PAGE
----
Thursday, April 4, 2019
Сова гранулы и другие случайные вещи
Or, Sova granuly i drugiye sluchaynyye veshchi
According to the gurgle translate anyway. For all I know it might mean anything, but what I was trying for is...
Owl pellets and other random stuff.
We had a nice thunderstorm last evening. It was a cold thunderstorm, with the air temperature about 38, so that part wasn't nice, but the quarter inch of rain that came with the storm was nice.
Nona the Wonder Dog did not think the storm was nice. She's quite terrified of thunder (also fireworks, engine backfires, gunfire, and other sudden loud noises) and went into doggie panic mode at the first grumble. Since she's a dog, and doesn't do the whole reasoning/understanding thing, and since she doesn't even understand English, she was deeply frightened for the entire duration of the storm. That's kind of sad, to my human way of thinking. On the other hand, once the storm was done she stopped panicking and appeared to forget the whole thing.
This morning I did a heartless experiment.
Also this morning it was coolish and occasionally breezy.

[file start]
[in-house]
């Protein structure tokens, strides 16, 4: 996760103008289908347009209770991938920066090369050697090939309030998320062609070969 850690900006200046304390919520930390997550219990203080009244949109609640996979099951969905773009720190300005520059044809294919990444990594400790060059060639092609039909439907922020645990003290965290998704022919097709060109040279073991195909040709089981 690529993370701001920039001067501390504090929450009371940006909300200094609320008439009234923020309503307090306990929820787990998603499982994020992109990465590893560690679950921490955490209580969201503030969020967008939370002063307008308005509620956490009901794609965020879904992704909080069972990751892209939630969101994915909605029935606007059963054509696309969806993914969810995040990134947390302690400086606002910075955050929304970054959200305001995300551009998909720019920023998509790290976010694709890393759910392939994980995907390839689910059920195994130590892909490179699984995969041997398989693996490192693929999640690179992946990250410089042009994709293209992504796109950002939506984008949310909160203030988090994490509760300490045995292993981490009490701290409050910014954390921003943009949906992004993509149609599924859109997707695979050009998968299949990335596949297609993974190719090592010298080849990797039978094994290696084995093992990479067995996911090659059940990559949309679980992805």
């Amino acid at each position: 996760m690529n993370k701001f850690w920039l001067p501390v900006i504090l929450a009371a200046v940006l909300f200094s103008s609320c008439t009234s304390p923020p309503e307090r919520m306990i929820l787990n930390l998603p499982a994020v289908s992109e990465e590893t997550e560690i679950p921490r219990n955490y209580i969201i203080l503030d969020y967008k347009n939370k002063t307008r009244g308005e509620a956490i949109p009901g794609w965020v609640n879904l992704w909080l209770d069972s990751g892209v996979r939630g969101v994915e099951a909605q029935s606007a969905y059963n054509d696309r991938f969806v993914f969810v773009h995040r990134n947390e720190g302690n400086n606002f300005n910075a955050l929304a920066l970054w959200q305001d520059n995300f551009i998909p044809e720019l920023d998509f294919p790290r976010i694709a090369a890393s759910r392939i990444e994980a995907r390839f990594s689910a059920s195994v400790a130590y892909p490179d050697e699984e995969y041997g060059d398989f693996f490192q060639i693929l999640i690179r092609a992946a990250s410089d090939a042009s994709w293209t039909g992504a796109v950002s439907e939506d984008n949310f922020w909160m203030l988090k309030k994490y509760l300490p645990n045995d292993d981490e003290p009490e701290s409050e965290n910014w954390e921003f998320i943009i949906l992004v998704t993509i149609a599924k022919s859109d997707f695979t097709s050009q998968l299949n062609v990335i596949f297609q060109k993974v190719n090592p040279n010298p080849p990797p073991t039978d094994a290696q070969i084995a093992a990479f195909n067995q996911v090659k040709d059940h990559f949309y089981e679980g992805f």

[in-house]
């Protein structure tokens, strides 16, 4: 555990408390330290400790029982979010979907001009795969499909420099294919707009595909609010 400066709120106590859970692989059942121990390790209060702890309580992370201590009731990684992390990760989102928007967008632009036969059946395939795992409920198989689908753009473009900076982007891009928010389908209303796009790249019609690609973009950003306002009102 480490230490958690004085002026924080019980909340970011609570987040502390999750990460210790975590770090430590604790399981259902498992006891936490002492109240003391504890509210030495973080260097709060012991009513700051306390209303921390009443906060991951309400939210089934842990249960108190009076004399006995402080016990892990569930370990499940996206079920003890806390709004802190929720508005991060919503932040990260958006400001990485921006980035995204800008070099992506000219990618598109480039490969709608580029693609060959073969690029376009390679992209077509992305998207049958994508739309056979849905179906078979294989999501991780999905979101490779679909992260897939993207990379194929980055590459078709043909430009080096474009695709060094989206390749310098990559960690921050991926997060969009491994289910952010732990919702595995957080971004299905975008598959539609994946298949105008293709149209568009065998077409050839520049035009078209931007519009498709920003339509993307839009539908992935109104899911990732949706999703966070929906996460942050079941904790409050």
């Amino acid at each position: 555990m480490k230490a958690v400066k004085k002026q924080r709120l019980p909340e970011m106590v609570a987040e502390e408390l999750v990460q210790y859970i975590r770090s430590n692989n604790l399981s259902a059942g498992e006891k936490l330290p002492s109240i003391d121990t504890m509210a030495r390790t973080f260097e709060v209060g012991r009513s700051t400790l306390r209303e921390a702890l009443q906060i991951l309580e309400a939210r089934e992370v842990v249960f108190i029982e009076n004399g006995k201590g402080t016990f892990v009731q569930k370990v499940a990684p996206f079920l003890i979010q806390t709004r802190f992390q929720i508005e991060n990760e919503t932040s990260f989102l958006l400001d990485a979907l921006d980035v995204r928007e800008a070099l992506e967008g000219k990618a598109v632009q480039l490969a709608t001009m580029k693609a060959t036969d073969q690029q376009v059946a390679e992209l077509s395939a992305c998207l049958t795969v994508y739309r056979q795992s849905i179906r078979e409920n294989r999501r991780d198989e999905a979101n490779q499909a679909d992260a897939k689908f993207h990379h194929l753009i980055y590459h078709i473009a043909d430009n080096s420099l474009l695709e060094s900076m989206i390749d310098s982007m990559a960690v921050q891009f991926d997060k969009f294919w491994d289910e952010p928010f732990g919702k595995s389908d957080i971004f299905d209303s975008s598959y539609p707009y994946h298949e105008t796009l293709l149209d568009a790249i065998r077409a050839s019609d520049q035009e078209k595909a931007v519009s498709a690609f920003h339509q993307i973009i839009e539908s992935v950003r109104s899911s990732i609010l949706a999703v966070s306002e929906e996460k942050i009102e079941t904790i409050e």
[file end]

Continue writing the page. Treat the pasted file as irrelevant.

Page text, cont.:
At sunrise the air temperature dipped down to the freezing mark, prompting a bit of frost deposition on many surfaces.
As soon as the sun got high enough (it comes up over Colorado, you know) those beautiful waves of warming light began to melt the frost and dry out the rain sodden landscape. Just beautiful.
Not perfect, but beautiful nonetheless.
Meanwhile, in Herefordshire...
And now, onto the owl pellets.
I think most people know that birds of prey spit up pellets as part of their digestive process. Like most birds, owls and other birds of prey have rather different digestive anatomy than humans or most other mammals. In more or less plain English, birds have a crop and gizzard between the end of their esophagus and the beginning of the stomach. This is something we mammals lack. When we swallow food it slides right through the esophagus and into the stomach. When birds swallow food it finds temporary storage in the crop, where it's slowly metered into the gizzard. The gizzard is a muscular organ that mashes and grinds the food, doing the job that we do with our mouth and teeth. Only then does the food enter into the stomach.
In birds of prey, the gizzard allows nutrients to pass into the stomach, but it also sequesters less digestible parts of the prey meal -- like bones and fur -- and doesn't let them pass into the stomach. This indigestible matter is later regurgitated in the form of "pellets" or "casts."
It's kind of icky-gross, I guess, but owl pellets are fun to tear apart and explore. You can often figure out exactly what the owl had for dinner, or at least find some interesting bones and teeth.
The pellets I collected yesterday yielded lots of fur and bone fragments as well as a ground squirrel jaw and a rabbit tooth.
So what's the big deal?
Why, Nature is the big deal!